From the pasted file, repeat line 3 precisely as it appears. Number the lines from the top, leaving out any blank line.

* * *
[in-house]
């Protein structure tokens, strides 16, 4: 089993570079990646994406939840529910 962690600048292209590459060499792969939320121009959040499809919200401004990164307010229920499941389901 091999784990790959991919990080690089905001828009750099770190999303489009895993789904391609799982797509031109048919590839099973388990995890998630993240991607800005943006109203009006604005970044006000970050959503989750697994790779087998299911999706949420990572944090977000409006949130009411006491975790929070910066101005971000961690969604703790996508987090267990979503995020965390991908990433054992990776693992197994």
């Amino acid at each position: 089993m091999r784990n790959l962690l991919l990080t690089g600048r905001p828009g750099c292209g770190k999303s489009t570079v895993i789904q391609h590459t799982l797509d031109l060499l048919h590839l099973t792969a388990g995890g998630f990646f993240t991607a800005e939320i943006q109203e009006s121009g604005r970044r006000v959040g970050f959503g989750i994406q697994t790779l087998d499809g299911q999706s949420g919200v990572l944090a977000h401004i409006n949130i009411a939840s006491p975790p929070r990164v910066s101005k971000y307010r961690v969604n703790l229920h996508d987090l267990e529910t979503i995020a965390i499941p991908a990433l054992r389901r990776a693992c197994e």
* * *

């Amino acid at each position: 089993m091999r784990n790959l962690l991919l990080t690089g600048r905001p828009g750099c292209g770190k999303s489009t570079v895993i789904q391609h590459t799982l797509d031109l060499l048919h590839l099973t792969a388990g995890g998630f990646f993240t991607a800005e939320i943006q109203e009006s121009g604005r970044r006000v959040g970050f959503g989750i994406q697994t790779l087998d499809g299911q999706s949420g919200v990572l944090a977000h401004i409006n949130i009411a939840s006491p975790p929070r990164v910066s101005k971000y307010r961690v969604n703790l229920h996508d987090l267990e529910t979503i995020a965390i499941p991908a990433l054992r389901r990776a693992c197994e």